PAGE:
On July 14th, 2016 —three days after they were detained— the sisters were allowed to leave the border patrol station in Presidio. They left with something called an “order of supervision.” With that, instead of being deported, they could reunite with Gloria and see how they could regularize their migratory status together.
I asked Gloria what it was like to wait for them to arrive.
[Gloria]: I felt like I was… I don’t know, flying, like my body was made of cotton. I think I felt bad too because… because… because of all the things that had happened.
I took a deep breath and said: “I have to be strong. I’m not going to cry very much.” Because my eyes were very, very puffy from… from crying. Then I said: “I need to be with them right now. I have to… I have to make it look like I’m OK.” Because I wasn’t OK emotionally.
When I saw them, it was like… like… like instead of reaching out… my hands were like this, like I had no strength. And they ran, hugged me, kissed me, and I was like: “These are the little girls I left!”
[Silvia]: Gloria says they looked calm.
[Gloria]: Because they say that they couldn’t handle the excitement of seeing me, and for a moment they forgot what was happening.
The reunion was something that… that only I can understand. It was… I had to be happier than anything else, but I said… no, I… it was hard.
[Silvia]: It was hard to disguise, to pretend that everything was alright. Some relatives had a reunion to welcome them.
[Gloria]: And, uh… I was like gone. Like nothing mattered to me. So someone asked me: “Tía, what’s up with you? You’re not like this.” But only I knew, but I wanted to scream… what I’m feeling, what is happening, but I couldn’t.
[Silvia]: There hadn’t been any time to sit and talk, just the three of them, in peace. The CBP investigator Gloria spoke with over the phone…
[Gloria]: Told me: “They aren’t doing well mentally, and what… what… what I recommend is that you find some way to distract them.” That’s what I said too: “Right. I want to leave this meal so I can talk with them and really talk, not about what happened, but just hold each other and not let go.
[Silvia]: There would be time for that. When the meal ended and they could go home and start a new stage, the three of them together again, after more than a decade. And they opened up to Gloria and told her how they had been affected by what happened in Presidio.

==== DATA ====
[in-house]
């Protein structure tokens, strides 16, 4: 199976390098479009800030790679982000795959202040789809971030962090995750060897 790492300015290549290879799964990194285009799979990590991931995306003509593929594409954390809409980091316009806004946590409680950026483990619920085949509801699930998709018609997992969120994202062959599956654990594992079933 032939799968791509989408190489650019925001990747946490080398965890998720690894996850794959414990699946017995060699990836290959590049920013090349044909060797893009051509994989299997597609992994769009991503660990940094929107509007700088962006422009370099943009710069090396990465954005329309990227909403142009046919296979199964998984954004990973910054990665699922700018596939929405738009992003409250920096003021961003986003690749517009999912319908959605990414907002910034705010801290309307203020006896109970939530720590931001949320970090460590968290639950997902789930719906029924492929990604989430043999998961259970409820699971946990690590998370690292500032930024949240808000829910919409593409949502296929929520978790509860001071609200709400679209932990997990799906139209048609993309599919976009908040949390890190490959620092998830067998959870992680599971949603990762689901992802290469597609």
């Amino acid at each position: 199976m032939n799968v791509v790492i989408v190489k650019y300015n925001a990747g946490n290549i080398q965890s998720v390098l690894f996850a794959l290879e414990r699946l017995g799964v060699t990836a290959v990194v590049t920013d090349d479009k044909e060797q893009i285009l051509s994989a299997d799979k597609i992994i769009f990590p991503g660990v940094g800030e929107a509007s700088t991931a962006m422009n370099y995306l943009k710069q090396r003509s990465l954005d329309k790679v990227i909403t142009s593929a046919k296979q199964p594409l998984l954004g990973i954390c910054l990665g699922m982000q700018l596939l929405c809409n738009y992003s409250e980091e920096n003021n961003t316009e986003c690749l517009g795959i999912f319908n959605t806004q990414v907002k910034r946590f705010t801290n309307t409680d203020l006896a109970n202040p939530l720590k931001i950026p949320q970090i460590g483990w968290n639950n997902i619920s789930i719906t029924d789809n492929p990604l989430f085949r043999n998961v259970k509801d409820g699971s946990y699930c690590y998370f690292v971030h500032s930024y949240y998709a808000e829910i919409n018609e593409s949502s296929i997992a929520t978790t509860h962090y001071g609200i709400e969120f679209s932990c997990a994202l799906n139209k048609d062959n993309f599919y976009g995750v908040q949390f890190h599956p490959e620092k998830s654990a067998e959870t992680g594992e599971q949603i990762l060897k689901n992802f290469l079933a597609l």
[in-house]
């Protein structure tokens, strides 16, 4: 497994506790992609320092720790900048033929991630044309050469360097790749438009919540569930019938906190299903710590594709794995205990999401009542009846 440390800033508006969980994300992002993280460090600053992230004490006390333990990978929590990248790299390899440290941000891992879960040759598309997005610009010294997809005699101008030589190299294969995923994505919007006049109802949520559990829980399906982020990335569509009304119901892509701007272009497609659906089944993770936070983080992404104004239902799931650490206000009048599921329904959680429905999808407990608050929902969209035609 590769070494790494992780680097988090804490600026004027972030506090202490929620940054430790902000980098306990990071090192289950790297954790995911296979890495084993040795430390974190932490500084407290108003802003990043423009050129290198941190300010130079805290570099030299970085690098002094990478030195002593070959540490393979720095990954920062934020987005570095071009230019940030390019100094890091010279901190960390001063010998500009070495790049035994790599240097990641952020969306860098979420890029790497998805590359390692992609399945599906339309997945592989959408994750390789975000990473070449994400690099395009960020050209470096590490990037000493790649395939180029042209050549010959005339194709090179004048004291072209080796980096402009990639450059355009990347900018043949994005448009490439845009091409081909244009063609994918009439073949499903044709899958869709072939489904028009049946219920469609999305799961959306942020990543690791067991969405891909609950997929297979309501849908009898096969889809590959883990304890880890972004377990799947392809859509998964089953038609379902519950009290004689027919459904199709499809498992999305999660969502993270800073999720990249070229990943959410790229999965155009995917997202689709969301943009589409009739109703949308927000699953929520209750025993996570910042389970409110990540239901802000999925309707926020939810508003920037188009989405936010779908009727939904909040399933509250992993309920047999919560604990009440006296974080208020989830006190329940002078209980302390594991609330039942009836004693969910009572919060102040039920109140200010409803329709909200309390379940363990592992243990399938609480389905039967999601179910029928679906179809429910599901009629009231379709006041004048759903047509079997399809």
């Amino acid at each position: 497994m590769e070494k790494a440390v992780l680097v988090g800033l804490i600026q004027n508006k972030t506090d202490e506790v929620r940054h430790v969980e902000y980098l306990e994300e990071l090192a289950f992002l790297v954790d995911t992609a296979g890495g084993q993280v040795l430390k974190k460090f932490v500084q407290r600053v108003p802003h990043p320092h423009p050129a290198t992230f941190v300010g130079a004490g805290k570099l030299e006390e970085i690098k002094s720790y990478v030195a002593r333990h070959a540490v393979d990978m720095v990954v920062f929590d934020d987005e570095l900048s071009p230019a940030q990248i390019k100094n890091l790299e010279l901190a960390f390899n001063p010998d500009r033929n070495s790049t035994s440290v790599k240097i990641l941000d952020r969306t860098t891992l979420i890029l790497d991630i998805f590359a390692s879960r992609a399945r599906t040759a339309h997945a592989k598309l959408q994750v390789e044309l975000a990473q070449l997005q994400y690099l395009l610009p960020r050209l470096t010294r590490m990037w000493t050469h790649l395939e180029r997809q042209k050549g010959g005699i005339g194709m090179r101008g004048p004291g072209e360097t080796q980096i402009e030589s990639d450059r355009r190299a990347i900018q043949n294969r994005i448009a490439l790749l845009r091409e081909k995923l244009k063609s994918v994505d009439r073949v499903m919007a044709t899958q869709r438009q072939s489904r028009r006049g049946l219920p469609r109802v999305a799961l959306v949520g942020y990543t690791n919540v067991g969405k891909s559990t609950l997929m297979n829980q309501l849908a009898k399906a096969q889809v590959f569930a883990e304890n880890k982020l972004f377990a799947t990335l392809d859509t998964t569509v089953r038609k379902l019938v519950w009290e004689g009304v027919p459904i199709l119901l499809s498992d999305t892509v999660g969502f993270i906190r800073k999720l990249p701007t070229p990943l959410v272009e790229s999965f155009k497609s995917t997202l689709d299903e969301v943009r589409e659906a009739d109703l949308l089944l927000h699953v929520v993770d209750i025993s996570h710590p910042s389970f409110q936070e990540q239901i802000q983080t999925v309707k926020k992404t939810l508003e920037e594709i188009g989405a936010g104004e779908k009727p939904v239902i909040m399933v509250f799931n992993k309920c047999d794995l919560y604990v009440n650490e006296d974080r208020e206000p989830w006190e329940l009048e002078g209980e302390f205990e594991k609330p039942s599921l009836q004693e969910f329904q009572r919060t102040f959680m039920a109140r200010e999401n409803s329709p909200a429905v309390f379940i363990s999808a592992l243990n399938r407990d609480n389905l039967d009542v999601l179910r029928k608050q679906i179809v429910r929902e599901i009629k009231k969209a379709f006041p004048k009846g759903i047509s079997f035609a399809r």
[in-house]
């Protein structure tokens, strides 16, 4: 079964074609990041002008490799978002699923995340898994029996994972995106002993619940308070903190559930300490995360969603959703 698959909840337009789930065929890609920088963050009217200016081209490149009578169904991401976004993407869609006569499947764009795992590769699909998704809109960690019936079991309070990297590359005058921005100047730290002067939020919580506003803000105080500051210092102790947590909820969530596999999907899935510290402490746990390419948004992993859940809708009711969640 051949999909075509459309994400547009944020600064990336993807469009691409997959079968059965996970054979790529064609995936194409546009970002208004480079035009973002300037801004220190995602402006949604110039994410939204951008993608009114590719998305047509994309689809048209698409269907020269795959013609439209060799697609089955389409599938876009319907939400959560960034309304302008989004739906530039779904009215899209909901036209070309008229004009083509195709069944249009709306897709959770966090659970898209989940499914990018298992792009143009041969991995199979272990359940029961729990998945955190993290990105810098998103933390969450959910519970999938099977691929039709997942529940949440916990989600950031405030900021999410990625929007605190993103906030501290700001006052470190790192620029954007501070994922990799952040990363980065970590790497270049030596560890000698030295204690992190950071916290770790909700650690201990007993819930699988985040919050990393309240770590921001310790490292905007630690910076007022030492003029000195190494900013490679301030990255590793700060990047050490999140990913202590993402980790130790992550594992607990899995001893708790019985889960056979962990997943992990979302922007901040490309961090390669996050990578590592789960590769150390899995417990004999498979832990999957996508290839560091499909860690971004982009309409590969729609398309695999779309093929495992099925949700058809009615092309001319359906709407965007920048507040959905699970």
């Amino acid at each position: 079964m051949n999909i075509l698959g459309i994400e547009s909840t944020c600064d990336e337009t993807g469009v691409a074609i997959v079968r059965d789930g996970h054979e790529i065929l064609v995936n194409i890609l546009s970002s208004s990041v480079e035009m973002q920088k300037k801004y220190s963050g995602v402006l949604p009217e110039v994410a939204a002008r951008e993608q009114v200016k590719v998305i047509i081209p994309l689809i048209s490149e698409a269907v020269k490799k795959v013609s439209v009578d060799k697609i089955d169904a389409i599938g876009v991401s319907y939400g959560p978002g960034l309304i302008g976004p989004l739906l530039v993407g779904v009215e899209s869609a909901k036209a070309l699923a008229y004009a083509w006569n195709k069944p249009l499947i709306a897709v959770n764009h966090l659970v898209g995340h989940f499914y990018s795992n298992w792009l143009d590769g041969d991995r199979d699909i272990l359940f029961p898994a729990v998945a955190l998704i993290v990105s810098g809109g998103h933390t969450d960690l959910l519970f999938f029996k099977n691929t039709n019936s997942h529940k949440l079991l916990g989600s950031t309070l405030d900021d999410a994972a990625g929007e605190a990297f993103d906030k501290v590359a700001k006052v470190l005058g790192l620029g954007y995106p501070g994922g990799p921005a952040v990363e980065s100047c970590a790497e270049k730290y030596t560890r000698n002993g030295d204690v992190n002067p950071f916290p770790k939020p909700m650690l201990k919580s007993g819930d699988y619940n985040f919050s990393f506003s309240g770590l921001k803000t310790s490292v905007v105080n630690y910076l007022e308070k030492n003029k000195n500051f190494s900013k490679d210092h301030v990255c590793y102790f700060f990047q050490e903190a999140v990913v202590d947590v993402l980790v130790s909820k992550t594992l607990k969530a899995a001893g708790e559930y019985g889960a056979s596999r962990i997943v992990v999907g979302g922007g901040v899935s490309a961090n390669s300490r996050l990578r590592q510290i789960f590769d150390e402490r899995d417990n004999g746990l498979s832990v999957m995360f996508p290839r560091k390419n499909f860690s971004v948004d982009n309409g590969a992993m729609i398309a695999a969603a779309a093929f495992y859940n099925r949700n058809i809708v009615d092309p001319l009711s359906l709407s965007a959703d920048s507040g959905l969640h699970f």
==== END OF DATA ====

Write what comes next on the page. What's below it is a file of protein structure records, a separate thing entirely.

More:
[Gloria]: They told me that at the time they doubted God. They, uh, said: “God, we’ve served you and… why have you abandoned us? Why didn’t you change that man’s mind? Why us?” And I tell them: “God puts… great tests before those who know… those who know they are going to be able to survive and overcome all of this.”
[Silvia]: Clarita ended her testimony on that call in March of 2017 saying that they never imagined something like this could happen to them in the United States.
[Gloria]: It had a big impact on us, psychologically, you could say. At first, we were really afraid. When we got here with my mom, we suffered a lot. We cried every night. We wondered why this had happened. I couldn’t understand.
[Angélica]: They imagined the United States very differently.
[Silvia]: Again, this is Angélica Salceda, their lawyer.
[Angélica]: What I believe they knew about the agency was that it was an agency tasked with protecting the United States, right? But also the people who come through, who cross the border.
[Clarita]: Why would a person who offers safety do this to us? (Crying).
[Silvia]: “Why would a person who offers safety do this to us?” Clarita says.
[Angélica]: I think that was what had the biggest impact on me, right? Seeing them and seeing that shock on their faces, in the way they way they were expressing themselves and how they saw the United States now. In a way that… well, since I’m in this country and I also love this country, I feel very badly that they were treated this way, after having tried to seek peace in their lives.